Generally, in cases of arthritis not completely resolved after a recommended course of oral antibiotic therapy, another 4 week-course of oral antibiotics is advised. While, in case of complete lack of response (or worsening) after adequate therapy, patients are more suitable to undergo 2-4 week-course of intravenous ceftriaxone [11]. For inpatients, some Authors suggested the use of intravenous cefotaxime (three divided doses) because of the lesser incidence of biliary side-effects. Anyhow, clinicians should wait several months before initiating re-treatment with antibiotics due to the possible slow resolution of inflammation after treatment. During this period, non steroidal anti-inflammatory drugs may be used [47], while intra-articular injections of corticosteroids are not recommended [11]. For patients with negative PCR results of synovial fluid, in whom joint swelling is persistent or recurrent even after the retreatment, only symptomatic therapies are recommended, including non steroidal anti-inflammatory drugs, intra-articular injections of corticosteroids, hydroxychloroquine, and/or also arthroscopic synovectomy to reduce the swelling (if persistent synovitis is associated with significant pain or limitation of function) [48]. A study on 20 patients who underwent the latter procedure for refractory chronic Lyme arthritis of the knee showed that 16 cases (80%) had resolution of joint inflammation within the first month or soon thereafter [49]. Immunological features, genetic factors and pathogen-related factors might all contribute to the evolution into a rheumatoid-like disease. Even though a significant portion of treatment-refractory patients with Lyme arthritis has been noted in several studies, the general consensus is that antibiotic treatment remains the cornerstone of therapy [24].

5.2. Late Neuroborreliosis (Peripheral and Central Neurological Manifestations Lasting More Than 6 Months)

Adult patients with symptoms confined to the peripheral nervous system should be treated with oral doxycycline (200 mg daily, divided into two doses per day) or intravenous ceftriaxone (2 g once a day) for 3 weeks (range 2-4 weeks) [23]. According to some authors, intravenous penicillin (20 million U daily for 10 days) is a possible parenteral alternative to ceftriaxone [23, 27, 50]. Albeit there is no high quality evidence, the outcomes of the oral and the intravenous therapeutic strategy seem to be comparable. Indeed, a Swedish study on over 40 patients suffering from acrodermatitis chronica atrophicans and late neuroborreliosis with peripheral involvement showed a similar response rate on neurological manifestations between a group (21 patients) receiving oral doxycycline for 3 weeks and a group (21 patients) receiving intravenous penicillin for 2 weeks followed by oral doxycycline for other 2 weeks [50]. Similarly, another analysis of 10 patients with late neuroborreliosis with peripheral involvement showed equal improvement after 14 days of oral doxycycline as after 14 days of intravenous ceftriaxone [31]. Adult patients with neuroborreliosis involving the central nervous system (myelitis, encephalitis, vasculitis) should be treated with intravenous ceftriaxone (2 g daily, once a day) for 3 weeks [23]. An European open-label study of late neuroborreliosis (defined as non-specific central nervous system symptoms, without cerebrospinal fluid pleocytosis or other neurological findings) showed similar improvement rates (59% vs 67% respectively) six months after treatment with four weeks of oral doxycycline versus two weeks of intravenous ceftriaxone followed by two weeks of oral doxycycline [51].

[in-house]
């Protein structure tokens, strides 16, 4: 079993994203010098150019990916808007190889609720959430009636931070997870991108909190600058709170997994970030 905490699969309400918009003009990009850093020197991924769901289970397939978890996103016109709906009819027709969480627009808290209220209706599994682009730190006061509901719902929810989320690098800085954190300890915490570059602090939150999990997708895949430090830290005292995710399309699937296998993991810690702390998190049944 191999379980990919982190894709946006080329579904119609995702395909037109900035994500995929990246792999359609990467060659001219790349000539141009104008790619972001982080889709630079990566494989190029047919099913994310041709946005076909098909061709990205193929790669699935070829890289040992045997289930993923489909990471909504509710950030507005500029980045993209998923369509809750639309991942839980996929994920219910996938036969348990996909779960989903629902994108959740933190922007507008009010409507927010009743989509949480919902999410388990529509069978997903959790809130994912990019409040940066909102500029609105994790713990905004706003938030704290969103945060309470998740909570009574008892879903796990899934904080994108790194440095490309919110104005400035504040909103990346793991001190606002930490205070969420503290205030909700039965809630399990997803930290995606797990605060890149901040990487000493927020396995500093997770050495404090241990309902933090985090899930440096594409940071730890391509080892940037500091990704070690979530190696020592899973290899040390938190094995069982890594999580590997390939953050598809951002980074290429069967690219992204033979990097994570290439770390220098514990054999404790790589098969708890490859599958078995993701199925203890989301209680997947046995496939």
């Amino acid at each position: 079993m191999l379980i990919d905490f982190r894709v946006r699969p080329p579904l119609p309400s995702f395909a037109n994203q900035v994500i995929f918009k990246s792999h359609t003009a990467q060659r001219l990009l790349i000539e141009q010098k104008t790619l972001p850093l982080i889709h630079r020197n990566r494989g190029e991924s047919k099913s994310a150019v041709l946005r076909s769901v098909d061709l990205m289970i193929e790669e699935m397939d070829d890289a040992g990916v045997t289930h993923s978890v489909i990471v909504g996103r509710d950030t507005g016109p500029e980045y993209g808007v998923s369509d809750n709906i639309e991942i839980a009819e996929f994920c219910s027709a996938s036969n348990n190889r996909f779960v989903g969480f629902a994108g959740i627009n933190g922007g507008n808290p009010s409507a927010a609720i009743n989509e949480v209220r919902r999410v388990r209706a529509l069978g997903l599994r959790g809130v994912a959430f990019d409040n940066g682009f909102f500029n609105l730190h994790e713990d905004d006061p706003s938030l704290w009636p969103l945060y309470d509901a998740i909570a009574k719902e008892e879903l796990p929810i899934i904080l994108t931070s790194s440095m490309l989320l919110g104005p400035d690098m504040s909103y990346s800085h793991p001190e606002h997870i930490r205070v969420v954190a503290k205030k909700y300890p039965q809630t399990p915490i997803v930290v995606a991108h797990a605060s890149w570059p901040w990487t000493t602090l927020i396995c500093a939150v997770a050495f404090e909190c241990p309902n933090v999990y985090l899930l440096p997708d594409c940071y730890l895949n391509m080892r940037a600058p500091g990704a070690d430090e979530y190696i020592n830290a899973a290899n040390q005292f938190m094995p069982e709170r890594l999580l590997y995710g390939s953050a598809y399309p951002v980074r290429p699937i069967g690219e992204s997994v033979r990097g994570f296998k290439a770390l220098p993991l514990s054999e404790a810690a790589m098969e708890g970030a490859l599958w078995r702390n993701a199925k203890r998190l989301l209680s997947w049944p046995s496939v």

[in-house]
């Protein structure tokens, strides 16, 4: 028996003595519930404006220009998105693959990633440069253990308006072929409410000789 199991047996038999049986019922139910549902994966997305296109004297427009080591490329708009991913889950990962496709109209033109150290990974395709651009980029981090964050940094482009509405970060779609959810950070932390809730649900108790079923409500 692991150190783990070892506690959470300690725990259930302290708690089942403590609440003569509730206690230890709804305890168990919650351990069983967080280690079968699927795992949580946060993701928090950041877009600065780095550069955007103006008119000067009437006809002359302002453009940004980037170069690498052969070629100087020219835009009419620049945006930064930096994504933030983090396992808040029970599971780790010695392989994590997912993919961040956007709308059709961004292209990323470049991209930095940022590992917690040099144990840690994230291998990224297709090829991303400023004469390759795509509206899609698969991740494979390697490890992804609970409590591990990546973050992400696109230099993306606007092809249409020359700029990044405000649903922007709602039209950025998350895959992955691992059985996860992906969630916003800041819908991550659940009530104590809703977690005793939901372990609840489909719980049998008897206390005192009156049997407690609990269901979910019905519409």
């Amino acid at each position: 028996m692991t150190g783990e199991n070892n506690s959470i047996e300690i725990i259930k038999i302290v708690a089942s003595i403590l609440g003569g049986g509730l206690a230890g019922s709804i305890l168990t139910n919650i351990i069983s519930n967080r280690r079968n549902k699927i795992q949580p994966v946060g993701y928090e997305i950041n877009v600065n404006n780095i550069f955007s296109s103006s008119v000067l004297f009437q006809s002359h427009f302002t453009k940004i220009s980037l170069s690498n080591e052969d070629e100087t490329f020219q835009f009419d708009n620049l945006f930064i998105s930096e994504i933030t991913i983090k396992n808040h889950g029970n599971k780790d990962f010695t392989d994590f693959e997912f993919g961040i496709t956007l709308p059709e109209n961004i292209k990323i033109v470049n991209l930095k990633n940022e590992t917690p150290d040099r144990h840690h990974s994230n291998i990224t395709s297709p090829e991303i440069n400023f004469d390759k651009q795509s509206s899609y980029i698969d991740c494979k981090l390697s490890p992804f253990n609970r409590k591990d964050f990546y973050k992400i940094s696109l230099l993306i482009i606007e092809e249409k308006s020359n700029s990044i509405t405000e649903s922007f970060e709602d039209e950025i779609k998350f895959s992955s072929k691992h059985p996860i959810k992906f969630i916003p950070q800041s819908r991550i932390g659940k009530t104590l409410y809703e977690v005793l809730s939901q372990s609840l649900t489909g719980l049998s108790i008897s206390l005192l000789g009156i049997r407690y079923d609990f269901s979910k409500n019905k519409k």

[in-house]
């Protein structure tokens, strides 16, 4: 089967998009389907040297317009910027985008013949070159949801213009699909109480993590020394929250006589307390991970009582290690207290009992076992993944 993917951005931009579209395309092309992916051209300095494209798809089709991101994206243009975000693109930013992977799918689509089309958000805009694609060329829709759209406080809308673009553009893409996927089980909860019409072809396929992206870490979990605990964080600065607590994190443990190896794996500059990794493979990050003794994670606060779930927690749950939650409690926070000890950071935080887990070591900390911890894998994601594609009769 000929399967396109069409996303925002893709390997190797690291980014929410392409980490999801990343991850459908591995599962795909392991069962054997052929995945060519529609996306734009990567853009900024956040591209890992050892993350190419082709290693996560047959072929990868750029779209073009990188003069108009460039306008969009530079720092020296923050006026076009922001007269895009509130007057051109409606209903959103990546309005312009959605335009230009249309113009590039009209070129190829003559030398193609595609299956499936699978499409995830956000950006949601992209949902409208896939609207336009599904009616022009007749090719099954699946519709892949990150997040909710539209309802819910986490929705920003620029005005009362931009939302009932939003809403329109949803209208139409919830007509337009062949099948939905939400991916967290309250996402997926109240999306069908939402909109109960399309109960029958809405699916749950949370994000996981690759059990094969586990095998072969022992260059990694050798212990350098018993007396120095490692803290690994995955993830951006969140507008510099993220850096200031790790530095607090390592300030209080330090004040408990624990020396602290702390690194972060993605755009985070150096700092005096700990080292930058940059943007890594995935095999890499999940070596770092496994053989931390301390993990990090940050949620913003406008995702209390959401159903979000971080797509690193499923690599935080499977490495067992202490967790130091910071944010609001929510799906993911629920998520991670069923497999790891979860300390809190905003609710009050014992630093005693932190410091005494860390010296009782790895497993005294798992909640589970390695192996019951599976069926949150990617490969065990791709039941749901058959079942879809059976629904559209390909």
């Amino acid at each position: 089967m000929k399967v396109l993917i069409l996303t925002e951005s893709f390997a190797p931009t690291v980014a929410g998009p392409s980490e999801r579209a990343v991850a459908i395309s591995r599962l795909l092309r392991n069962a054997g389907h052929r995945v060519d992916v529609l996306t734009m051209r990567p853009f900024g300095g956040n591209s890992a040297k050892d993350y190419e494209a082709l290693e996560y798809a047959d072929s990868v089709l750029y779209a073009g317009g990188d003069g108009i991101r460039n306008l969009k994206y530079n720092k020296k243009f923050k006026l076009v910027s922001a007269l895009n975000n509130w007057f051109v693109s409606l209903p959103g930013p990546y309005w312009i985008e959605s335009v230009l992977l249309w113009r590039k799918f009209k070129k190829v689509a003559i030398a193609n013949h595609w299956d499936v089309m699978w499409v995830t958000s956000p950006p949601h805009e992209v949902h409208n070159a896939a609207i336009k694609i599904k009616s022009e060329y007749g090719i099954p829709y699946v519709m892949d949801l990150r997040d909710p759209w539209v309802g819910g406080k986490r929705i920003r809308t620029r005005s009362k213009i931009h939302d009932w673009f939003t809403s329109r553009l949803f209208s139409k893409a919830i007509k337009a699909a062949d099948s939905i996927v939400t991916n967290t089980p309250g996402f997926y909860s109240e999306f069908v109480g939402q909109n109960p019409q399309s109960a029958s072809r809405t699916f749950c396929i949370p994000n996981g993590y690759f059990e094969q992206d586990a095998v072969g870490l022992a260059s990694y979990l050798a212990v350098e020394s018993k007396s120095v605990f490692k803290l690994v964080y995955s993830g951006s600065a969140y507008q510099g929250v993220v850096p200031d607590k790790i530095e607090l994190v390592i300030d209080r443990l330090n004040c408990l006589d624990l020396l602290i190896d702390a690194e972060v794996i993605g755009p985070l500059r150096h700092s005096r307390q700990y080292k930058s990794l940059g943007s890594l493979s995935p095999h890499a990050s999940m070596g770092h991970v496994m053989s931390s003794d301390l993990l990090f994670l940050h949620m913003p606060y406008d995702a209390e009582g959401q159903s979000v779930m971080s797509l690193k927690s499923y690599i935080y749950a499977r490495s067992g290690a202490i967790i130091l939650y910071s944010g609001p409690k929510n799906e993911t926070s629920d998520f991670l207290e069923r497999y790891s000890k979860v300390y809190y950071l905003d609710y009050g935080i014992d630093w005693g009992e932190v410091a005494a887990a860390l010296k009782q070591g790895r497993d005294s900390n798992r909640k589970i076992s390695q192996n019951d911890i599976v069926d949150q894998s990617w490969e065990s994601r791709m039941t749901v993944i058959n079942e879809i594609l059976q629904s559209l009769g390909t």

There are not enough data to support the use of steroids alone or in combination with antibiotics in neuroborreliosis [23].

5.3. Ocular Manifestations (Keratitis, Uveitis)

There are no high quality recommendations on such manifestations of LD because of the lack of evaluable data on ophthalmologic complications, which are very rare [11]. Anyway, the best approach for these patients might be a trial of intravenous antibiotic therapy (ceftriaxone at the dose of 50 mg/kg/day for 2-3 weeks). If patients respond to treatment, ocular LD is diagnosed, and no other therapy is needed [52, 53]. Other authors suggest the use of doxycycline for 28 days (4 mg/kg/day in two divided doses, with a maximum of 200 mg/day; after 8 years of age) [24]. In cases of recurrences of ocular manifestations, once adequate intravenous therapy has been given, some authors advise a judicious course of topical or systemic corticosteroids [52, 54]. Anyhow, they should not be used in patients in whom an adequate antibiotic therapy has not been performed [52-54].

5.4. Acrodermatitis Chronica Atrophicans

According to the European Concerted Action on Lyme Borreliosis, acrodermatitis chronica atrophicans may be treated with oral drugs, including amoxicillin (3 x 500-1000 mg/day; pediatric dose: 25-50 mg/kg/day) and doxycycline (2 x 100 mg/day; contraindicated in children less than 8 years), or intravenous ceftriaxone (2 g/day; pediatric dose: 50-100 mg/kg/day). The treatment duration for all three drugs is 21 days (range 14-30 days) (38). An alternative therapy advised by some authors is intravenous cefotaxime 50 mg/kg/day in one dose (maximum dose 2,000 mg/day) for at least 4 weeks [55]. Importantly, high quality controlled studies comparing oral and parenteral antibiotic for the treatment of acrodermatitis chronica atrophicans are missing [11].

6. JARISCH-HERXHEIMER REACTION AND THERAPEUTIC APPROACH REGARDING SPECIAL CATEGORIES/OTHER POSSIBLE BORRELIA-RELATED MANIFESTATIONS

6.1. Jarisch-Herxheimer Reaction